A pilot project to develop a model of large-scale assisted forest regeneration work would be implemented in the Cauvery river basin in the next three to six months, spiritual leader Sadhguru Jaggi Vasudev has said.
The project is being taken up under the National Rally for Rivers, a campaign by Isha Foundation, a spiritual organisation founded by the Sadhguru.
"The first pilot project to develop a model of large-scale assisted forest regeneration work will be done in Cauvery river basin and subsequently in others, in the next 3 to 6 months," he told PTI.
Jaggi Vasudev, convener of the Rally for Rivers board, also said such pilot projects would be implemented in river basins in Maharashtra, Chhattisgarh, Assam, Punjab and Gujarat.
The decisions were taken by the board at a meeting held here yesterday.
The board members include Biocon Chairman and managing director Kiran Mazumdar-Shaw, former vice chairman of Tata Steel B Muthuraman and former ISRO chairman A S Kiran Kumar.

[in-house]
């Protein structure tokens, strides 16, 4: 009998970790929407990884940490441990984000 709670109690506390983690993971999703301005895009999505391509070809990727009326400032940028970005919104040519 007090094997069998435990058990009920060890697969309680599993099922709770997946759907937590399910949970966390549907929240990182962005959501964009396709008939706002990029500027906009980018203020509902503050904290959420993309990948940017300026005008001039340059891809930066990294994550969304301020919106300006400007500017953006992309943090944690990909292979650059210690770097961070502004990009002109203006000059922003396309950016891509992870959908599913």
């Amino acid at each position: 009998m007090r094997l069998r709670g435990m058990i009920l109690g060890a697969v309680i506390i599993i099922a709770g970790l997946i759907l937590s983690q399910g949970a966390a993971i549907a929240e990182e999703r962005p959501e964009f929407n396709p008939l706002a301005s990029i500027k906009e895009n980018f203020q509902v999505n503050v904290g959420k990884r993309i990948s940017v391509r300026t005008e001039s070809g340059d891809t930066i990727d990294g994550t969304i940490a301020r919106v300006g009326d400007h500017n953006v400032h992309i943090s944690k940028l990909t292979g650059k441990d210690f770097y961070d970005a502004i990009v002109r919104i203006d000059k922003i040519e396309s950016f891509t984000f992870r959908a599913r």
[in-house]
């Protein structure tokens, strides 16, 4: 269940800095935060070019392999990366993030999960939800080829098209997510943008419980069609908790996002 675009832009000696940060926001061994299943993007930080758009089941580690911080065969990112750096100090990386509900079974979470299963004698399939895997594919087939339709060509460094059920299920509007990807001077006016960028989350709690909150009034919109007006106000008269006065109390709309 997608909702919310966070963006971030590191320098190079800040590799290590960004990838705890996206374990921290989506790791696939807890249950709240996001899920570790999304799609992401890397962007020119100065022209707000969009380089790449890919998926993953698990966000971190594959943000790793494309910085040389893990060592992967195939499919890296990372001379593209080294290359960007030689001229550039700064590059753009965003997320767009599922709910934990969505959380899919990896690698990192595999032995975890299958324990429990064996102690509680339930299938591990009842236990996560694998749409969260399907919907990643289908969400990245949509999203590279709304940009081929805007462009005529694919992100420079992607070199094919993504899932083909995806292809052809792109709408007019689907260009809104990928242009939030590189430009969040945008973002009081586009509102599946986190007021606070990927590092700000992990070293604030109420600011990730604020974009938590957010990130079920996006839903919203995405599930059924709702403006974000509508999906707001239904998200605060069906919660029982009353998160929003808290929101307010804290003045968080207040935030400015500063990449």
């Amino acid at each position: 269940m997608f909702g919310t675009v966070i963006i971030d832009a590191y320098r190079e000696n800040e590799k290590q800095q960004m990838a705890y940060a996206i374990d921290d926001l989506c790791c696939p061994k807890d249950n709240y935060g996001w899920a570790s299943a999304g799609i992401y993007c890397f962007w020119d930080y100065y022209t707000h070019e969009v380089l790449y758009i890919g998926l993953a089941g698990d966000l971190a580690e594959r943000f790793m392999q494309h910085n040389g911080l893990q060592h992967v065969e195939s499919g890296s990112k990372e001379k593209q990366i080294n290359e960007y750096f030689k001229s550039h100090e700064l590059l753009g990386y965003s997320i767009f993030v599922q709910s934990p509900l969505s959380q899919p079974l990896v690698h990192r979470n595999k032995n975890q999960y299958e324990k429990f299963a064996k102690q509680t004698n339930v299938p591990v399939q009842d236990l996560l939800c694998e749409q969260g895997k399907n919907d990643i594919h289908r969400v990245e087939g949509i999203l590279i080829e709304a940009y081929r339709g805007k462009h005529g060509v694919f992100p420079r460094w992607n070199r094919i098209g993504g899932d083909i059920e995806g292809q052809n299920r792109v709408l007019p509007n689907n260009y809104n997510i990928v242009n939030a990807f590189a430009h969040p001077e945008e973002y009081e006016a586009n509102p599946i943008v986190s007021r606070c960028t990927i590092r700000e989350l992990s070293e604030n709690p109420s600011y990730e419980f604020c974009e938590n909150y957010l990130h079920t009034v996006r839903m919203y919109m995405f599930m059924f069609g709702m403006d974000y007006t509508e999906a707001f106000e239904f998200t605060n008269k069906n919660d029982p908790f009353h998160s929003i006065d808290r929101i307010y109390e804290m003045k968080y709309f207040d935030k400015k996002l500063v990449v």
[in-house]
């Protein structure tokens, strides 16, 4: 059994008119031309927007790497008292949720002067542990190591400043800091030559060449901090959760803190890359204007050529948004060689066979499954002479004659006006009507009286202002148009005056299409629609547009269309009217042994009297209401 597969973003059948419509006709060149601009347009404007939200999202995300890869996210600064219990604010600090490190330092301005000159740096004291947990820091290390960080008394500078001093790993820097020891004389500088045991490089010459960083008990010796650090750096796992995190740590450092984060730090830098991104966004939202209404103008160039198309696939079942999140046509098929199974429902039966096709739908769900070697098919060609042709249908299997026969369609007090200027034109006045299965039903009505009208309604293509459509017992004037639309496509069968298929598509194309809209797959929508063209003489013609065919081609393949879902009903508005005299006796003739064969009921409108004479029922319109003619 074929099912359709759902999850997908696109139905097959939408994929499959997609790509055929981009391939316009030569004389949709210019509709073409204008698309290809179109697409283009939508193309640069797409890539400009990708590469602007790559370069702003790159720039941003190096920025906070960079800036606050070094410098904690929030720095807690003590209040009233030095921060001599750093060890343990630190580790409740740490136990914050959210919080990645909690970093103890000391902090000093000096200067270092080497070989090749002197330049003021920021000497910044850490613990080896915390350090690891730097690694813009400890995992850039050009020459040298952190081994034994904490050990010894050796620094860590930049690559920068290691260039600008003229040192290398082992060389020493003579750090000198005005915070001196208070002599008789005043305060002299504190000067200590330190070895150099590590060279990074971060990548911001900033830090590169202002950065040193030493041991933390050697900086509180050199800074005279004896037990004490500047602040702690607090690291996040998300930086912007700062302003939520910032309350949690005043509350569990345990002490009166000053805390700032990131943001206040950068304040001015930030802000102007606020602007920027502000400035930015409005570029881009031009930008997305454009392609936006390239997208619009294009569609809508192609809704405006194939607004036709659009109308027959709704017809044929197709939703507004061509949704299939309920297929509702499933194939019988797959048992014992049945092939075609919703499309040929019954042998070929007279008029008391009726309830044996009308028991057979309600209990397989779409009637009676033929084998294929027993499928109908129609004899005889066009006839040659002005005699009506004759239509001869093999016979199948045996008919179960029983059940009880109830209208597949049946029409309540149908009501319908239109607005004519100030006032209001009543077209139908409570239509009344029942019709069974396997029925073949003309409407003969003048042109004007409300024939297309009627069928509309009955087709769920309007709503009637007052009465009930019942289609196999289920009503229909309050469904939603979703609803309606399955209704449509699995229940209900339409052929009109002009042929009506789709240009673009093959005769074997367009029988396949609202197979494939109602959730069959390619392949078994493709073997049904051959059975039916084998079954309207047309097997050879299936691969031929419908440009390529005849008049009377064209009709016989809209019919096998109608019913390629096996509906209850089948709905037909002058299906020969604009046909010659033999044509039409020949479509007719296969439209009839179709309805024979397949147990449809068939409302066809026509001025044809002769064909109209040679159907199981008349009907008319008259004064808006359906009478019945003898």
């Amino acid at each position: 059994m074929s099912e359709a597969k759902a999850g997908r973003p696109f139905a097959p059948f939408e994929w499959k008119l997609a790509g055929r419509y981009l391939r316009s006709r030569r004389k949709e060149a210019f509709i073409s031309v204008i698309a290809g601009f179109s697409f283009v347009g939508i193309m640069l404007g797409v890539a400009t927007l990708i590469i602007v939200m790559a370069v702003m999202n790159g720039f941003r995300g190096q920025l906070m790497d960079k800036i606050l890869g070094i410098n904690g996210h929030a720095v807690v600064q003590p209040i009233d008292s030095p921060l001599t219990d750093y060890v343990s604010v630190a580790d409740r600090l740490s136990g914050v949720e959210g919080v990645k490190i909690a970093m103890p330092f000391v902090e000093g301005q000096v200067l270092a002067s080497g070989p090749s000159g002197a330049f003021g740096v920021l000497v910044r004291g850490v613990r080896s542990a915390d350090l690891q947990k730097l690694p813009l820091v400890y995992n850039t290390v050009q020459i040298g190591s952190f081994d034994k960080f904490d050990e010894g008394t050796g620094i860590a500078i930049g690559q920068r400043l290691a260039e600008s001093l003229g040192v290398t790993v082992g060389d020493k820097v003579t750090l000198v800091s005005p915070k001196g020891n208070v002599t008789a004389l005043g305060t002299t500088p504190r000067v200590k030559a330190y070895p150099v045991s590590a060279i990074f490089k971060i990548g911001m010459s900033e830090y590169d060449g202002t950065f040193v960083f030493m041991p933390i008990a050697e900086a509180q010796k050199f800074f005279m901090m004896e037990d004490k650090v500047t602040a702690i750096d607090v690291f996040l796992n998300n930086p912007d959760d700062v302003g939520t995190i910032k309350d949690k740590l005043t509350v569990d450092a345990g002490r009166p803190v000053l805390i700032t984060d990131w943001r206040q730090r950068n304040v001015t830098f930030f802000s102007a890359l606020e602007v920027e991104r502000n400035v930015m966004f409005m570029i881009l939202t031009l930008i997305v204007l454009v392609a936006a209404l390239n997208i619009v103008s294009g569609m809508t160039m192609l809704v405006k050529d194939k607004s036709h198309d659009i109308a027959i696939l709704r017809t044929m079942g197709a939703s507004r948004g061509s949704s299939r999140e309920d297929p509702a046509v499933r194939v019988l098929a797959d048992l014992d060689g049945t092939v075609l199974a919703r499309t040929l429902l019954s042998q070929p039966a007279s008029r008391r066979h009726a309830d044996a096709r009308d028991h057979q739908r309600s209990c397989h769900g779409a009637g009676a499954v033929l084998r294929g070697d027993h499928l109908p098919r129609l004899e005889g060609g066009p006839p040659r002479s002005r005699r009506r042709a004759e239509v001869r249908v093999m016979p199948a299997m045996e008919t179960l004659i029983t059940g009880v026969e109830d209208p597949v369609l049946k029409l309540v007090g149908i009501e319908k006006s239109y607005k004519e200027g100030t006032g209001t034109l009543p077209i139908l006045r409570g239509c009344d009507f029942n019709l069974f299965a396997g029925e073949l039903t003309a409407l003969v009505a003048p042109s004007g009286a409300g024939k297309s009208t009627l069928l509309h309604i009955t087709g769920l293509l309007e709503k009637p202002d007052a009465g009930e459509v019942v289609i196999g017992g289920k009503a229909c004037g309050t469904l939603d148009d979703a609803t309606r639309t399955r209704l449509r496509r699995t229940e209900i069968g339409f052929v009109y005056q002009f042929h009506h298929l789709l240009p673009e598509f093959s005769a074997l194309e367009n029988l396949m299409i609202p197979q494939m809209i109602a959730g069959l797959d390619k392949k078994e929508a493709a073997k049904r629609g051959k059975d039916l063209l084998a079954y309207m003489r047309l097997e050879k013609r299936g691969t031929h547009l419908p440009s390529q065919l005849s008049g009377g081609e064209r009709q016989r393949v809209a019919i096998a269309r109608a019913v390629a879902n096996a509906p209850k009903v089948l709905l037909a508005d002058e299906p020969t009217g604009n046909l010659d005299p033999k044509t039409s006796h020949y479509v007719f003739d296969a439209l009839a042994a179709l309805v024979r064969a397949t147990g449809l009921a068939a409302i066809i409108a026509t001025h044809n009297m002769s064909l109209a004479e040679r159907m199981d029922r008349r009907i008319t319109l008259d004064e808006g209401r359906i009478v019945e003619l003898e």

The board would also conduct a demonstration on success of a large-scale Farmer Producers Organisations (FPOs) which are working towards achieving the Prime Minister's objective of doubling farmers' income by 2020, he said.
"We have already tasted success by setting up FPOs with 1,100 farmers, whose incomes have gone up 100 per cent in three years," the spiritual leader said.
The board also will work on active participation of private players to directly buy produce from FPOs to ensure profits to reach farmers' families, he added.
A project related to revitalisation of Waghari river is going to be implemented in Yavatamal district of Maharashtra involving 7,000 farmers, he said.
The spiritual leader claimed Rally for Rivers had become an umbrella policy for the country after Niti Aayog sent out a directive to all states to revitalise rivers.
The board is seeking CSR funds to implement RFR, he said.
On linking of rivers, he said the board has suggested to the centre to wait for some time to implement the project.
The Isha Foundation founder said rivers in southern India cannot be linked because they are tropical in nature and water evaporation rate is as high as 70 per cent.
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